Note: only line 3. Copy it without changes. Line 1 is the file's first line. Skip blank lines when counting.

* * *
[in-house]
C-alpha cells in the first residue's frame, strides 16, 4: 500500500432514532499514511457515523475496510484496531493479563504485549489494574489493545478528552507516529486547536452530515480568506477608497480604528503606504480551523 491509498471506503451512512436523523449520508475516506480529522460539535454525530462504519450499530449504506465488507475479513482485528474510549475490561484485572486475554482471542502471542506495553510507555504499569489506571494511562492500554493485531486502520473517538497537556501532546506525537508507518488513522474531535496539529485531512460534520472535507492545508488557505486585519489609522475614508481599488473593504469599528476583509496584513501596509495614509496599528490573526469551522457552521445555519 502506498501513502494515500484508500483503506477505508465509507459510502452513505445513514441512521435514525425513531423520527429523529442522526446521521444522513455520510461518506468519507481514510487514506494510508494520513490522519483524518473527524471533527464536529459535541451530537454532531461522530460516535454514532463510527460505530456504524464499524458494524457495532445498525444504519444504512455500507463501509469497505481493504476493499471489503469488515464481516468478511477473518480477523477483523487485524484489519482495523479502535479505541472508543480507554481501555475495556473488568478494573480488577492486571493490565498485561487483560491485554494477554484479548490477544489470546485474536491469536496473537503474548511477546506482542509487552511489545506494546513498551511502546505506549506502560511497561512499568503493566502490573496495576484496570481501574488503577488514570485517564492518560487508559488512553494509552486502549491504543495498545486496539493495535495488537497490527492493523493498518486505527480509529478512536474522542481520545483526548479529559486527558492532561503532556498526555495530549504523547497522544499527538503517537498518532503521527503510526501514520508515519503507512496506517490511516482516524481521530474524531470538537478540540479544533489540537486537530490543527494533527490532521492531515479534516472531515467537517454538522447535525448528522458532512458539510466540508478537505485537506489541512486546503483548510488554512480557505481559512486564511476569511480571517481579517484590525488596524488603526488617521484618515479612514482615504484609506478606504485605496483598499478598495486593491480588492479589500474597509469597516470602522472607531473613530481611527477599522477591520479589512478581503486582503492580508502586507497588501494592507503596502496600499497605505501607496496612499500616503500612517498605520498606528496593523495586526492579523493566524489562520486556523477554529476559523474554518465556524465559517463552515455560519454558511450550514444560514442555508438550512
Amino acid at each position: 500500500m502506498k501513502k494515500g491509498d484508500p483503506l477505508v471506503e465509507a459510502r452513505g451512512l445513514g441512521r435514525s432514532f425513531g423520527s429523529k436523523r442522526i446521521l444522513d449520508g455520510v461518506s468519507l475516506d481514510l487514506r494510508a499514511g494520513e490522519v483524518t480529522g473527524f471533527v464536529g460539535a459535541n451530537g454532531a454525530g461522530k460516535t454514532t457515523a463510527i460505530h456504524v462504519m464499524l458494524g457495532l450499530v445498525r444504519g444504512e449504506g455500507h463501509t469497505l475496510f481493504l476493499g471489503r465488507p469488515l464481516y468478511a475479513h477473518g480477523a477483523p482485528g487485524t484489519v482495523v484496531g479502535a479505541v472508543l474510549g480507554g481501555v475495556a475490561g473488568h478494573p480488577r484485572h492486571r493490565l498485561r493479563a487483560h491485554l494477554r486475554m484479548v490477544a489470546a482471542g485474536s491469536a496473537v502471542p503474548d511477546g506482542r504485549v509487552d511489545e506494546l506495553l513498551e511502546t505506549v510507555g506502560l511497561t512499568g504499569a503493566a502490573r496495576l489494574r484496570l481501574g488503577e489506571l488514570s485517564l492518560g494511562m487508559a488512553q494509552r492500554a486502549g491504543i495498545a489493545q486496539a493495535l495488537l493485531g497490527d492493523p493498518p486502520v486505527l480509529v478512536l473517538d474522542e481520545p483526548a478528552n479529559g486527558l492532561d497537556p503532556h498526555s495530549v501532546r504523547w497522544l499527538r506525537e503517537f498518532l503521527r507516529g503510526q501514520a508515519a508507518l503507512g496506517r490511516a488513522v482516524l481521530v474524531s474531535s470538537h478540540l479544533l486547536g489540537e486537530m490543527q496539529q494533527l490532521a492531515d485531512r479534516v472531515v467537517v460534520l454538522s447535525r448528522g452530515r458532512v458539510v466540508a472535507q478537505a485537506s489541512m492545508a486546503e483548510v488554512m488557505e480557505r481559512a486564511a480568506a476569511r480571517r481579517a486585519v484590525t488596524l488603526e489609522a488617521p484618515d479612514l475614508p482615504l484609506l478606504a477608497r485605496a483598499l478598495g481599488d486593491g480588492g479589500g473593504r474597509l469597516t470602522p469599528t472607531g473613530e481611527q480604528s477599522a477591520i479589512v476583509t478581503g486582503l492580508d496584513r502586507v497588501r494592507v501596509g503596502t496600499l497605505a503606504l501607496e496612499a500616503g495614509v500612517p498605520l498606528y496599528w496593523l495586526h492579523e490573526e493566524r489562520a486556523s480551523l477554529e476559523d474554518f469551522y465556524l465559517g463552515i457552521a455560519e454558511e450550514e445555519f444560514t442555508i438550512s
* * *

Amino acid at each position: 500500500m502506498k501513502k494515500g491509498d484508500p483503506l477505508v471506503e465509507a459510502r452513505g451512512l445513514g441512521r435514525s432514532f425513531g423520527s429523529k436523523r442522526i446521521l444522513d449520508g455520510v461518506s468519507l475516506d481514510l487514506r494510508a499514511g494520513e490522519v483524518t480529522g473527524f471533527v464536529g460539535a459535541n451530537g454532531a454525530g461522530k460516535t454514532t457515523a463510527i460505530h456504524v462504519m464499524l458494524g457495532l450499530v445498525r444504519g444504512e449504506g455500507h463501509t469497505l475496510f481493504l476493499g471489503r465488507p469488515l464481516y468478511a475479513h477473518g480477523a477483523p482485528g487485524t484489519v482495523v484496531g479502535a479505541v472508543l474510549g480507554g481501555v475495556a475490561g473488568h478494573p480488577r484485572h492486571r493490565l498485561r493479563a487483560h491485554l494477554r486475554m484479548v490477544a489470546a482471542g485474536s491469536a496473537v502471542p503474548d511477546g506482542r504485549v509487552d511489545e506494546l506495553l513498551e511502546t505506549v510507555g506502560l511497561t512499568g504499569a503493566a502490573r496495576l489494574r484496570l481501574g488503577e489506571l488514570s485517564l492518560g494511562m487508559a488512553q494509552r492500554a486502549g491504543i495498545a489493545q486496539a493495535l495488537l493485531g497490527d492493523p493498518p486502520v486505527l480509529v478512536l473517538d474522542e481520545p483526548a478528552n479529559g486527558l492532561d497537556p503532556h498526555s495530549v501532546r504523547w497522544l499527538r506525537e503517537f498518532l503521527r507516529g503510526q501514520a508515519a508507518l503507512g496506517r490511516a488513522v482516524l481521530v474524531s474531535s470538537h478540540l479544533l486547536g489540537e486537530m490543527q496539529q494533527l490532521a492531515d485531512r479534516v472531515v467537517v460534520l454538522s447535525r448528522g452530515r458532512v458539510v466540508a472535507q478537505a485537506s489541512m492545508a486546503e483548510v488554512m488557505e480557505r481559512a486564511a480568506a476569511r480571517r481579517a486585519v484590525t488596524l488603526e489609522a488617521p484618515d479612514l475614508p482615504l484609506l478606504a477608497r485605496a483598499l478598495g481599488d486593491g480588492g479589500g473593504r474597509l469597516t470602522p469599528t472607531g473613530e481611527q480604528s477599522a477591520i479589512v476583509t478581503g486582503l492580508d496584513r502586507v497588501r494592507v501596509g503596502t496600499l497605505a503606504l501607496e496612499a500616503g495614509v500612517p498605520l498606528y496599528w496593523l495586526h492579523e490573526e493566524r489562520a486556523s480551523l477554529e476559523d474554518f469551522y465556524l465559517g463552515i457552521a455560519e454558511e450550514e445555519f444560514t442555508i438550512s